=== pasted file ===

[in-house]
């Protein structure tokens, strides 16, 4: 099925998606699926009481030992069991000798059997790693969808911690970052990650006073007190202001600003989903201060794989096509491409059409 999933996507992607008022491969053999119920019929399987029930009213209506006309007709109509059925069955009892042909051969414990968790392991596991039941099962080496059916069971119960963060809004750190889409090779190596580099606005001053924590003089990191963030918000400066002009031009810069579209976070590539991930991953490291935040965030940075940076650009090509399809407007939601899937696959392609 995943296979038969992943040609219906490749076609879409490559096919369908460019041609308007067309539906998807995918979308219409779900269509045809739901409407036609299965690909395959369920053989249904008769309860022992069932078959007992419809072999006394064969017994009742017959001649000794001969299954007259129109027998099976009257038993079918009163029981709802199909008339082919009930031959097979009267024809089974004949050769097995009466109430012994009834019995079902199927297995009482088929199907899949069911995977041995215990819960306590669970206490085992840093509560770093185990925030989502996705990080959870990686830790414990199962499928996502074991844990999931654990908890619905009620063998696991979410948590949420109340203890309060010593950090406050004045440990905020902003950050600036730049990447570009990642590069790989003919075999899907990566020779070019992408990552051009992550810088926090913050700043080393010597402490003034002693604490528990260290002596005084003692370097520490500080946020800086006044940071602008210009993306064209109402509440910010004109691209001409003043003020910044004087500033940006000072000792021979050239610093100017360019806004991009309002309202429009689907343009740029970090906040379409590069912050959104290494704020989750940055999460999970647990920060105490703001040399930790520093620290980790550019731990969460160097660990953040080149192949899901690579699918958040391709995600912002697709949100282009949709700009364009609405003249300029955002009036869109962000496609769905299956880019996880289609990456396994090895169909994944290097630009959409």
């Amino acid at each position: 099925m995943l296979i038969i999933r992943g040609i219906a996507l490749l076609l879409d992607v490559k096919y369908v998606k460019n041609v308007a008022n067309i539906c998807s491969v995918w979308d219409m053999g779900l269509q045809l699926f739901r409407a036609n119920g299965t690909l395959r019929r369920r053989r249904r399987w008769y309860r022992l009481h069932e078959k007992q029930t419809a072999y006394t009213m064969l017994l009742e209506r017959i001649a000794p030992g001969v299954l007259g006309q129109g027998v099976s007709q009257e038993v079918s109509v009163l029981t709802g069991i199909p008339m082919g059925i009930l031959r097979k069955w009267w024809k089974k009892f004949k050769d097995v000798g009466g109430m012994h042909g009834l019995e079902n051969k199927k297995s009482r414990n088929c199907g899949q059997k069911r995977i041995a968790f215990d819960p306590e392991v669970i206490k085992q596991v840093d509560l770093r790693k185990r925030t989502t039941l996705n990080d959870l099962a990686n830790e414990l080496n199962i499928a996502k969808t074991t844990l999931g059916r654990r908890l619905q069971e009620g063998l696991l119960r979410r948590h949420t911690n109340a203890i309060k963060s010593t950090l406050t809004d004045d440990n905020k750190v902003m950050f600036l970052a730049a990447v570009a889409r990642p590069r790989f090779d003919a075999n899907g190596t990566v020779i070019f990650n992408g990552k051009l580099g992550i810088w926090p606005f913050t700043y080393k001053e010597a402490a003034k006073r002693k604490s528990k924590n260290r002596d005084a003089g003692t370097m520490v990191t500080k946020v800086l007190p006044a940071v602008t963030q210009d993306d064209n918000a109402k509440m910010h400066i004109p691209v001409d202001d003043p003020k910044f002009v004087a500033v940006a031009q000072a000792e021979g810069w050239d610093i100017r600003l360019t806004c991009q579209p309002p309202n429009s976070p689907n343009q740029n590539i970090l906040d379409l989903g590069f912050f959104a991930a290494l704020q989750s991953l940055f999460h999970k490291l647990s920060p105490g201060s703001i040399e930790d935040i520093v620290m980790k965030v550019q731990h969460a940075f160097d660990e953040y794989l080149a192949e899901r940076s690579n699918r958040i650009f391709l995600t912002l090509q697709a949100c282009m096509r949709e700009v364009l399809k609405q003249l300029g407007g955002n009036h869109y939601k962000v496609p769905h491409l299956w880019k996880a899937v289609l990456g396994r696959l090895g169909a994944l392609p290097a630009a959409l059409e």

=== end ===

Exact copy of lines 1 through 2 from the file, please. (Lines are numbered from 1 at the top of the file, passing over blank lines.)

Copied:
[in-house]
């Protein structure tokens, strides 16, 4: 099925998606699926009481030992069991000798059997790693969808911690970052990650006073007190202001600003989903201060794989096509491409059409 999933996507992607008022491969053999119920019929399987029930009213209506006309007709109509059925069955009892042909051969414990968790392991596991039941099962080496059916069971119960963060809004750190889409090779190596580099606005001053924590003089990191963030918000400066002009031009810069579209976070590539991930991953490291935040965030940075940076650009090509399809407007939601899937696959392609 995943296979038969992943040609219906490749076609879409490559096919369908460019041609308007067309539906998807995918979308219409779900269509045809739901409407036609299965690909395959369920053989249904008769309860022992069932078959007992419809072999006394064969017994009742017959001649000794001969299954007259129109027998099976009257038993079918009163029981709802199909008339082919009930031959097979009267024809089974004949050769097995009466109430012994009834019995079902199927297995009482088929199907899949069911995977041995215990819960306590669970206490085992840093509560770093185990925030989502996705990080959870990686830790414990199962499928996502074991844990999931654990908890619905009620063998696991979410948590949420109340203890309060010593950090406050004045440990905020902003950050600036730049990447570009990642590069790989003919075999899907990566020779070019992408990552051009992550810088926090913050700043080393010597402490003034002693604490528990260290002596005084003692370097520490500080946020800086006044940071602008210009993306064209109402509440910010004109691209001409003043003020910044004087500033940006000072000792021979050239610093100017360019806004991009309002309202429009689907343009740029970090906040379409590069912050959104290494704020989750940055999460999970647990920060105490703001040399930790520093620290980790550019731990969460160097660990953040080149192949899901690579699918958040391709995600912002697709949100282009949709700009364009609405003249300029955002009036869109962000496609769905299956880019996880289609990456396994090895169909994944290097630009959409």